This post is being written because I see at least locally, many home buyers are making some very big mistakes right now.
Right now buyer’s think that they are in the cat-bird’s seat. The general market stats indicate that they have plenty of choices and with that type of selection apparently available – it is easy to get a bit too cocky. Time stretches luxuriously before buyers – or so they think. Since there is deflationary pressure in many markets right now – there is a tremendous temptation to happily walk away from a great offer or to counter with a real low-ball. After all, the house will still be around next month -and because of the magic of the buyers market – by then the seller will be begging them to buy and the buyer can name all terms their little hearts desire.
Word to the wise, hubris is a dangerous thing; it can come back to bite you.
To most buyers this means the house of their dreams at a low (sometimes ridiculous) sticker price. The trouble is they are ONLY looking at the sticker price.
Jim Cramer has a saying on his show “Mad Money” which is “hogs get slaughtered.” That is a great metaphor for this buyers market. Its past time to stop the madness and put the green-eyed monster on hold. Otherwise you could lose – big time.
How can buyers lose in this market?
By letting greed and the endless quest for “more ” get in the way of making a sound purchase while interest rates are low – that’s how. Buyers have been blithely ignoring the big wild card in this market: Interest rates. But in so doing they are counting on RECORD LOW INTEREST RATES remaining stable. Since interest rates have a nasty habit of rising unexpectedly – that’s like sitting on a keg of dynamite with a lit match. Once interest rates go up, they are unlikely to come down again to present levels since the rates we are enjoying right now are quite literally unprecedented. If you are ignoring interest rates, simply assuming that low rates will always be there for you then you are playing with fire.
Buyers have become very spoiled by extremely low interest rates. These interest rates are pushing affordability to levels exceeding the depths of the previous housing recession of the 1990s. Affordability is at about a 15 year high.
But interest rates are way below historical norms and when they adjust, they tend to adjust quickly and dramatically. Below is a chart of median interest rates over the past 30 years. In only 4 of those 40 years did median rates fall below 6% which is where they are right now. For 15 of those 40 years rates were above 9%. These super low rates pushing below 5% haven’t been seen since before Eisenhower was POTUS. Given that history – how long can a good thing like this possibly last? Not that long.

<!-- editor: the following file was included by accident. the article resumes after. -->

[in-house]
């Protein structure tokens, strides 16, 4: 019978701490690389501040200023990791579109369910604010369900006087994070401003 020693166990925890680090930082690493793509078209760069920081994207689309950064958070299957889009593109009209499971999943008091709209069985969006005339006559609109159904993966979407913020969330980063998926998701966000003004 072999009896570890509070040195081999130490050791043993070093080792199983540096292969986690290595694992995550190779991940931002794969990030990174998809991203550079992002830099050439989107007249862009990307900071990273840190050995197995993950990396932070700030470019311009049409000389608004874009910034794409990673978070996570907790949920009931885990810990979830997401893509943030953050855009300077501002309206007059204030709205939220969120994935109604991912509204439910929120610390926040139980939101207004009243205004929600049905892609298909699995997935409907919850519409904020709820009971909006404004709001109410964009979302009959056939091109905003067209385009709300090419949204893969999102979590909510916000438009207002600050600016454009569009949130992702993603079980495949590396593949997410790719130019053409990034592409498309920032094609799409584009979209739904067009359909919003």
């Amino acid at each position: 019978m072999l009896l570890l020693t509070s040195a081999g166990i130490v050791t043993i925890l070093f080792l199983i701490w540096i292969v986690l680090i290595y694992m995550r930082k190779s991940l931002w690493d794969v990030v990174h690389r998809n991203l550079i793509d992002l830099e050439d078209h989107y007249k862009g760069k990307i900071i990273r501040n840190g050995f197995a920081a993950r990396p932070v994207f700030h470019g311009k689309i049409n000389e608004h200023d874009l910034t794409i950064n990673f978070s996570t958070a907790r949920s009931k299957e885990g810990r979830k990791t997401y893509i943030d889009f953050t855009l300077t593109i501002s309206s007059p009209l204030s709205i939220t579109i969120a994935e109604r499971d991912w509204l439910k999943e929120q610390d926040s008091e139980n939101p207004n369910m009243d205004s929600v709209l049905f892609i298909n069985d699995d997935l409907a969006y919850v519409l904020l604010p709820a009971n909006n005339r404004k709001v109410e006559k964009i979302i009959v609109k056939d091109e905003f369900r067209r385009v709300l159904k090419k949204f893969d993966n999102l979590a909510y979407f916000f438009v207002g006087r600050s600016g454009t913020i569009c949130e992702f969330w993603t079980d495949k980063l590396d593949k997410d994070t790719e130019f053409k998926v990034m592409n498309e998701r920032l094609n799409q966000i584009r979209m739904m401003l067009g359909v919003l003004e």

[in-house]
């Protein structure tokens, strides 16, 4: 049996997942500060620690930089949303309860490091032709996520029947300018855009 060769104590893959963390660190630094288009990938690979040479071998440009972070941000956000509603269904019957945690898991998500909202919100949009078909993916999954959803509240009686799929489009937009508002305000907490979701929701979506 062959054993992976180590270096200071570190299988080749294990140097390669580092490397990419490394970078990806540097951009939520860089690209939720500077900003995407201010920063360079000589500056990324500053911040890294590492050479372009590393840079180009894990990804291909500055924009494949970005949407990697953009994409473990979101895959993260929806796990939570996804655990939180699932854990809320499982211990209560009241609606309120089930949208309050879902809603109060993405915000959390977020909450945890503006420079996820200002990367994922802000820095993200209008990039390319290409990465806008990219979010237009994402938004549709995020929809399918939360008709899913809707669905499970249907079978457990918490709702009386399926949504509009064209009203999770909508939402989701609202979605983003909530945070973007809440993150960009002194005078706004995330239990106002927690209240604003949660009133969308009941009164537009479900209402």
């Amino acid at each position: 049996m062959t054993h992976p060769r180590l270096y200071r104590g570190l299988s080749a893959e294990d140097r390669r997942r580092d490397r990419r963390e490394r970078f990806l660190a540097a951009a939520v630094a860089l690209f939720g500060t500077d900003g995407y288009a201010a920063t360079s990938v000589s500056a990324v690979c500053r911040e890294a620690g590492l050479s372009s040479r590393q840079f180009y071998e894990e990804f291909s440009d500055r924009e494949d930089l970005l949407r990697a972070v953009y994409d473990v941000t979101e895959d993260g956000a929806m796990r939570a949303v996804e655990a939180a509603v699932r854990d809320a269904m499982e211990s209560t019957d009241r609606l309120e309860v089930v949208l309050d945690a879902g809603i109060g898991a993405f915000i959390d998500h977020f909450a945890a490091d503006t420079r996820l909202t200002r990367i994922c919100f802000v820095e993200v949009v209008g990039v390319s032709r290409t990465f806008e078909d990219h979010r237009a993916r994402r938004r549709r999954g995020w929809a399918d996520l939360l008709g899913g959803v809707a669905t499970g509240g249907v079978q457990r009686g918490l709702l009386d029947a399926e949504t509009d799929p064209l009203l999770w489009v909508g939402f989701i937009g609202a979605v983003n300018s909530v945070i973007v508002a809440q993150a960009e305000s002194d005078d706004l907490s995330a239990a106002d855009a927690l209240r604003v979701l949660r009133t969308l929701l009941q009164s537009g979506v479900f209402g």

Hopefully, interest rates will then hover around 6-8%. However, if you don’t think that will impact your purchasing plans – here is a chart that shows you just what will happen. I picked a mortgage of $300,000 simply because that is a good loan amount for an entry level buyer. I am not a lender at all. So the chart is somewhat quick and dirty – I plugged in a stand mortgage calculator and rounded the results.
I used 4.5% as the base on a standard $300,000 30 year loan. An increase of interest rates from 4.5 to 6% would cost buyers $3336 more a year. At 7%, it would cost buyers $5712 a year more and at 8% a whopping $8172. I don’t know about you, but if I were in the market for a home, that would give me pause. Over 30 years this could cost homeowners between $100,000-$245,000. That’s not chump change and it is money that could have been put towards their dream house.
Even if you wanted to pay the extra money – the bank probably wouldn’t let you. They base their ability to lend on your income and so as interest rates rise – your purchasing power goes down. If interest rates rise from 4.5 -6% on buyers will lose over $46,000 o f purchasing power . At 7% there is a loss of over $70k of lending power – something close to 25%. At 8% lending power decrease in excess of 30%.
Time to get realistic:
Listen Buyers – a 1% increase in interest rates corresponds roughly to a 10% decrease in housing prices. Do you really want to play games with that? For Westchester NY buyers – I know you are disappointed. The hype in the media told you that you could have almost anything for a song. But New York marches to the beat of its own drummer. Even if New York devolves from the biggest financial capital of the world over the next few years – it will still be the financial capital of the United States. That fact makes the area pricey. This market is just 30 minutes from midtown Manhattan. It always has been expensive and it always will be. it creates a relative price stability that other parts of the nation don’t enjoy. Nevertheless, there has been a major price adjustment – so you can buy in at levels not seen in this century.
© 2010 – Ruthmarie G. Hicks – https://thewestchesterview.com – All rights reserved.
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